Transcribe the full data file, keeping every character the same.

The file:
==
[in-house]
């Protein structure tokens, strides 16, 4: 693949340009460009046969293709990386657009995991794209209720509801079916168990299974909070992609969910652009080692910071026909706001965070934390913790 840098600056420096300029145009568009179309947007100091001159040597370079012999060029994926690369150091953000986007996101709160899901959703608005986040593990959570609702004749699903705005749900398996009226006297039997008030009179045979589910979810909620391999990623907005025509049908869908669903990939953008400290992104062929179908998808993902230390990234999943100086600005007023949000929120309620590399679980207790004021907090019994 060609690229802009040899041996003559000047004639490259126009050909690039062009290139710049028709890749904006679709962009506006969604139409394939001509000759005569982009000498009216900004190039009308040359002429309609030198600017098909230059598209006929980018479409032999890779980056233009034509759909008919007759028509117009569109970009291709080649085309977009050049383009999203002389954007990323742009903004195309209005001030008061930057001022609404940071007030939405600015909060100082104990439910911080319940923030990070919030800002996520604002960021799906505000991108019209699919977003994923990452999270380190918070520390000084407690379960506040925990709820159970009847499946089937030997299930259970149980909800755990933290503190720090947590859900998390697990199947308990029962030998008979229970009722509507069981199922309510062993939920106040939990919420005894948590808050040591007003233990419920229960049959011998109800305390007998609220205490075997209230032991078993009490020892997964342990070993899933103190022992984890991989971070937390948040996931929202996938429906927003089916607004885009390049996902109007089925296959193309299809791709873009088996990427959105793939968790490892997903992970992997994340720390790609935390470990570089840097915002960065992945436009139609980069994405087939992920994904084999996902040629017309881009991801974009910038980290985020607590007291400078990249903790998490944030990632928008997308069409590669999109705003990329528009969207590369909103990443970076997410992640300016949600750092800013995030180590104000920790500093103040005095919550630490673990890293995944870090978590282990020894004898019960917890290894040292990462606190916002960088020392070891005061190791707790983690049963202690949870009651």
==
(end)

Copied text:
[in-house]
């Protein structure tokens, strides 16, 4: 693949340009460009046969293709990386657009995991794209209720509801079916168990299974909070992609969910652009080692910071026909706001965070934390913790 840098600056420096300029145009568009179309947007100091001159040597370079012999060029994926690369150091953000986007996101709160899901959703608005986040593990959570609702004749699903705005749900398996009226006297039997008030009179045979589910979810909620391999990623907005025509049908869908669903990939953008400290992104062929179908998808993902230390990234999943100086600005007023949000929120309620590399679980207790004021907090019994 060609690229802009040899041996003559000047004639490259126009050909690039062009290139710049028709890749904006679709962009506006969604139409394939001509000759005569982009000498009216900004190039009308040359002429309609030198600017098909230059598209006929980018479409032999890779980056233009034509759909008919007759028509117009569109970009291709080649085309977009050049383009999203002389954007990323742009903004195309209005001030008061930057001022609404940071007030939405600015909060100082104990439910911080319940923030990070919030800002996520604002960021799906505000991108019209699919977003994923990452999270380190918070520390000084407690379960506040925990709820159970009847499946089937030997299930259970149980909800755990933290503190720090947590859900998390697990199947308990029962030998008979229970009722509507069981199922309510062993939920106040939990919420005894948590808050040591007003233990419920229960049959011998109800305390007998609220205490075997209230032991078993009490020892997964342990070993899933103190022992984890991989971070937390948040996931929202996938429906927003089916607004885009390049996902109007089925296959193309299809791709873009088996990427959105793939968790490892997903992970992997994340720390790609935390470990570089840097915002960065992945436009139609980069994405087939992920994904084999996902040629017309881009991801974009910038980290985020607590007291400078990249903790998490944030990632928008997308069409590669999109705003990329528009969207590369909103990443970076997410992640300016949600750092800013995030180590104000920790500093103040005095919550630490673990890293995944870090978590282990020894004898019960917890290894040292990462606190916002960088020392070891005061190791707790983690049963202690949870009651």